John Kenneth Galbraith was born in Iona Station, Ontario, Canada, on 15th October, 1908. He graduated with a BSc from Ontario Agricultural College (now part of the University of Guelph) in 1931. He took a MA in 1932 from the University of California at Berkeley and two years later a PhD in economics.
Galbraith was a disciple of John Maynard Keynes and a supporter of Franklin D. Roosevelt and the New Deal. In 1941 Galbraith was placed in charge of price control in the United States. In April, 1942, general price controls were introduced by Roosevelt's government. As a result, during the rest of the war, the inflation rate was two per cent a year, unemployment was virtually nonexistent and output rose by almost a third.
Galbraith also worked for the US Strategic Bombing Survey. Along with other economists such as, Nicholas Kaldor, Paul Sweezy and E. F. Schumacher, Galbraith had to assess the damage done to the German war economy by the allied bombing. He discovered that factories were back to full production within weeks of them being destroyed. Galbraith concluded that the bombing cost the United States far more output than it cost Germany.
After the Second World War Galbraith argued that the government should introduce a prices and incomes policy. He believed that this policy would result in full employment with a reasonable degree of price stability.
In his first book, American Capitalism: The Concept of Countervailing Power (1952), exposed the myth that competition between different firms in an industry prevented monopolistic exploitation. This was followed by The Great Crash (1955), an account of the 1929 Wall Street Crash.
In The Affluent Society (1958) Galbraith exposed the idea of "consumer sovereignty". He argued that large corporations invested large sums in the design, planning and manufacturing of a new product. To make sure that the product sold, they had to create a want for it. In other words, "wants are created by those who satisfy them". Galbraith also argued that the government should make large investments in education and transport infrastructure by using funds from general taxation.
Galbraith worked as an adviser to President John F. Kennedy who originally planned to appoint him as Secretary of the Treasury. After pressure from Phil Graham and Lyndon B. Johnson, Kennedy gave the job to C. Douglas Dillon. In 1961 Galbraith was appointed U.S. ambassador to India. He held the post until the assassination of Kennedy in 1963.
In his next book, The New Industrial State (1967) Galbraith continued his attack on the capitalist system. He argued that in advanced industrial economies it is the managerial and other experts of the large corporations who really run the system, "subordinating the activities of the state to their own goals of corporate growth and personal self-esteem".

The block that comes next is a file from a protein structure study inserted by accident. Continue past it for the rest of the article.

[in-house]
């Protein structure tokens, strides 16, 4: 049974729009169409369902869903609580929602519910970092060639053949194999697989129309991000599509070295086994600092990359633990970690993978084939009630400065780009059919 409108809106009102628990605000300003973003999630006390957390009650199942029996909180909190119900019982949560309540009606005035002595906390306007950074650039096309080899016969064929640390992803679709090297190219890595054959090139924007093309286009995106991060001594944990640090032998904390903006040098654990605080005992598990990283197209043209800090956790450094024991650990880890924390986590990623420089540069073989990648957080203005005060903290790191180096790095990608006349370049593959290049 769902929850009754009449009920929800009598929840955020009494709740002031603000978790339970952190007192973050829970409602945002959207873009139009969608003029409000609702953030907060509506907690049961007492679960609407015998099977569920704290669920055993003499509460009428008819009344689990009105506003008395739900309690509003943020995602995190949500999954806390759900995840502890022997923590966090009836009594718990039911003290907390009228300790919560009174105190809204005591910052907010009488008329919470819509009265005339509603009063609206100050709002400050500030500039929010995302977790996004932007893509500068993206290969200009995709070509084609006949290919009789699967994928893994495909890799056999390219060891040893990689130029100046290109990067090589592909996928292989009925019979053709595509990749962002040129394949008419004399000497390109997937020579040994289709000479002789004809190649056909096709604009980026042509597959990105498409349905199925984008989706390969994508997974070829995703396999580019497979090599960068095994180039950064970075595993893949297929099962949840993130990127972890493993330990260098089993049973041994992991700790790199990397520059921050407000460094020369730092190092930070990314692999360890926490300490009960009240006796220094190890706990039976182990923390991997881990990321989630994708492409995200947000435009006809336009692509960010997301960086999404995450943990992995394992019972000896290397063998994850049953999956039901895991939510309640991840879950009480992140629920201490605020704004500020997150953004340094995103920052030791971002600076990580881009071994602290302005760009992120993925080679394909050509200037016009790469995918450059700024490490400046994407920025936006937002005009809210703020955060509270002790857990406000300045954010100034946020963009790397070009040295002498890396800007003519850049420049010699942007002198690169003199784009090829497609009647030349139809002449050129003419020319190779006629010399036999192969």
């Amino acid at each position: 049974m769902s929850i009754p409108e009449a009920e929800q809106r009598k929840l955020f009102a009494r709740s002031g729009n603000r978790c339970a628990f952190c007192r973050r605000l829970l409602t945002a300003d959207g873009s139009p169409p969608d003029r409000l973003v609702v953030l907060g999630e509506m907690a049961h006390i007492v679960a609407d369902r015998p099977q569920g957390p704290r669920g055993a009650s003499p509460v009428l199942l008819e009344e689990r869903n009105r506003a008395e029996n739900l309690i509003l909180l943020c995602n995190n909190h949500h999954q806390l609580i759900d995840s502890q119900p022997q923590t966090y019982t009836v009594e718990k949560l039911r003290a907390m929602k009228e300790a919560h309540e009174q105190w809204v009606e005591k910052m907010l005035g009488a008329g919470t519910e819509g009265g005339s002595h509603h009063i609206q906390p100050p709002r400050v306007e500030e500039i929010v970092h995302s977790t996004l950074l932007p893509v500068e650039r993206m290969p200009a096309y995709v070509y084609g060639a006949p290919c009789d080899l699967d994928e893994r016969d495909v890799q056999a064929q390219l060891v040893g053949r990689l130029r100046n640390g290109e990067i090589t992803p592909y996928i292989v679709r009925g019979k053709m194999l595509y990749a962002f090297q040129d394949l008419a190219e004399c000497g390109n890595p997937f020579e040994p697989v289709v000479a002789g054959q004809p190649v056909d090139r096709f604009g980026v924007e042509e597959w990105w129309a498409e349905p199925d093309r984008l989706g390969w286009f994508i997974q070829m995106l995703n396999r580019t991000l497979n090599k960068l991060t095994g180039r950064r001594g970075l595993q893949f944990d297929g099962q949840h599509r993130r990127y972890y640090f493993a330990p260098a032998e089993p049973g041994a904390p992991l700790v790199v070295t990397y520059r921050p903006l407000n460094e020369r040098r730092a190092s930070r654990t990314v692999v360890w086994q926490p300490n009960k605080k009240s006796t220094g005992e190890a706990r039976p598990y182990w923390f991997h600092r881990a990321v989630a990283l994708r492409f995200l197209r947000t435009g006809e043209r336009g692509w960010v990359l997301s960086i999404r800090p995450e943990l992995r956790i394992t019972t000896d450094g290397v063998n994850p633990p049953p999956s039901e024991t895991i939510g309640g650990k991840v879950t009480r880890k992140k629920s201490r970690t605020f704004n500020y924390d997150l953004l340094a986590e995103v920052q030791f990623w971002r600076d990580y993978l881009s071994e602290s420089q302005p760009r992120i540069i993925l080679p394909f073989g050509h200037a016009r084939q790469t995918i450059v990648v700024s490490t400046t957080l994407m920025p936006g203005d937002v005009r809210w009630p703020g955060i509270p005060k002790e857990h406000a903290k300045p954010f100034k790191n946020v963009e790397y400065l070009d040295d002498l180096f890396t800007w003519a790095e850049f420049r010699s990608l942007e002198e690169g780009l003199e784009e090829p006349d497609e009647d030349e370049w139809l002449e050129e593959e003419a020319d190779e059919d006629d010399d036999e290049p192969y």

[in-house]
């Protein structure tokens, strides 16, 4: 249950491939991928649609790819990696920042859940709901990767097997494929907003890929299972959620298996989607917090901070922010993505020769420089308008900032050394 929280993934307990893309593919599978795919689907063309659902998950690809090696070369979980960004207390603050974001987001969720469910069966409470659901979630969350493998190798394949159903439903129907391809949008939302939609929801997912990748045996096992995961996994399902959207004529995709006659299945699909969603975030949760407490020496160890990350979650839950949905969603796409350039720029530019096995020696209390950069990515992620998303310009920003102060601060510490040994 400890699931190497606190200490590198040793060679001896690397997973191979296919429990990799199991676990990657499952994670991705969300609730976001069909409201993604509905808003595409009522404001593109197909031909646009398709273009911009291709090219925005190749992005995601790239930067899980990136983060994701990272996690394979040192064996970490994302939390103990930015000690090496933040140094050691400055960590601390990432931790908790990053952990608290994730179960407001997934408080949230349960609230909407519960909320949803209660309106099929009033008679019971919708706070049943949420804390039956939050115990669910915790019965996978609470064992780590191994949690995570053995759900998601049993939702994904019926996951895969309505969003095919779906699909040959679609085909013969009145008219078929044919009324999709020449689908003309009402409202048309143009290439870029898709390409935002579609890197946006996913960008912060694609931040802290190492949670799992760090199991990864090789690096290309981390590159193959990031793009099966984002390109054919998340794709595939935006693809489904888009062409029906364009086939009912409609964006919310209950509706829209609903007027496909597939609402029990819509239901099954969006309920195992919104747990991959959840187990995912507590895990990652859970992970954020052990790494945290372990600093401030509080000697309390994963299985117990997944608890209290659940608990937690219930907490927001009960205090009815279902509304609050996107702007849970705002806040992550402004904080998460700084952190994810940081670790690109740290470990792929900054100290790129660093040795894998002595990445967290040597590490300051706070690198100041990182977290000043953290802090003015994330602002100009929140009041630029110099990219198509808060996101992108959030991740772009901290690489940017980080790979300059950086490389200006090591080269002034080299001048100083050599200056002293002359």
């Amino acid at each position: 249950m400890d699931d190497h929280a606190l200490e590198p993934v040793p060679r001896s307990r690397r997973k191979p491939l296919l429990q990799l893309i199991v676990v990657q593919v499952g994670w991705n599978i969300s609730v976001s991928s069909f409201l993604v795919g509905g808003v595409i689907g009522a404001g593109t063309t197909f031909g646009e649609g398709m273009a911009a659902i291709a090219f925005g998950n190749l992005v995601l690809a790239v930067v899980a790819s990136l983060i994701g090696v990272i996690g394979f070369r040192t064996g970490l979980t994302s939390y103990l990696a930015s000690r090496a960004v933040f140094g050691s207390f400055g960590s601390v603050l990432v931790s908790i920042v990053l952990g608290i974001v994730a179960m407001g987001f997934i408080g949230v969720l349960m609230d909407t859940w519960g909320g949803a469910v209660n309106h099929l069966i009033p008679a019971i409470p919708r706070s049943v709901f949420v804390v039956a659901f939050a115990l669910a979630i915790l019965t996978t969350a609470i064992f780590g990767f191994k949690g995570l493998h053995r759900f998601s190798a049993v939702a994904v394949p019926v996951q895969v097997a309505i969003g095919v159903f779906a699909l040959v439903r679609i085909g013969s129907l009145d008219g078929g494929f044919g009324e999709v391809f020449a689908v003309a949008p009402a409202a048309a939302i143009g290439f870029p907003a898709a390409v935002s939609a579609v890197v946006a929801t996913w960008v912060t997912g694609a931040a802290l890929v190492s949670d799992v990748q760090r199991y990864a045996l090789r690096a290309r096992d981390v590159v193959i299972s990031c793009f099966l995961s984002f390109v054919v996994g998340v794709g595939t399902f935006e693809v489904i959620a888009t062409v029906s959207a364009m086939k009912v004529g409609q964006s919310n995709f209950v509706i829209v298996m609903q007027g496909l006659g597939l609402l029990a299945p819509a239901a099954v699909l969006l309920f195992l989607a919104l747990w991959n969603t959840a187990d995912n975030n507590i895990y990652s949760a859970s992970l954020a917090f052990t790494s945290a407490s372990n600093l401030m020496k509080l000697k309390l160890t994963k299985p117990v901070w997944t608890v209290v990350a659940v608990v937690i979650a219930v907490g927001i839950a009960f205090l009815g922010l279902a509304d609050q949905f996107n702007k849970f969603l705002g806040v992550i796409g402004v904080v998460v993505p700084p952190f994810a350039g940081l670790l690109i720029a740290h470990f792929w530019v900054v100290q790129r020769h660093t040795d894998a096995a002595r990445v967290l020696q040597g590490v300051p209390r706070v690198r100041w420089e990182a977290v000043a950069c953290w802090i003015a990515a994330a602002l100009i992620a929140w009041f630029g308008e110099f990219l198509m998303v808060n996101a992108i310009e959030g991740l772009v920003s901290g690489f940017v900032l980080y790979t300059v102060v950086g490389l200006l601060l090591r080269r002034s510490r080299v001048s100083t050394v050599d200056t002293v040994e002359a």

Galbraith remained active in politics and worked as an adviser to politicians on the left of the political spectrum. He once said that: "The modern conservative is engaged in one of man's oldest exercises in moral philosophy; that is, the search for a superior moral justification for selfishness." He was also critical of communist governments: "under capitalism, man exploits man. Under Communism, it's just the opposite."
In 1990 Galbraith published A Short History of Financial Euphoria. The book looked at economic crashes from the tulip mania in Holland in the 1630s to the Wall Street collapse in October, 1987. Other cases include arrival of gold in Louisiana, the advent of joint-stock companies, real estate in Florida, and the economic activities under Ronald Reagan.
Galbraith published The Culture of Contentment in 1992. He pointed out that around 50% of Americans take little interest in politics. As they rarely vote, they are ignored by politicians. The two major political parties in the United States therefore concentrate on those who do vote (the "better off classes"). This group tend to demand that taxes are kept low and that they are used on programmes that help the contented classes themselves. As a result, only a small percentage of government revenues are spent on helping the underclass or repairing America's crumbling infrastructure.
Other books by Galbraith include Ambassador's Journal: A Personal Account of the Kennedy Years (1969), Age of Uncertainty (1977), A Life in Our Times (1982), Almost Everyone's Guide to Economics (1990), The History of Economics (1991), Nature of Mass Poverty (1993), The Triumph (1994), The Good Society: The Humane Agenda (1996) The Anatomy of Power (1996), The Essential Galbraith (2001)
John Kenneth Galbraith died on 29th April, 2006.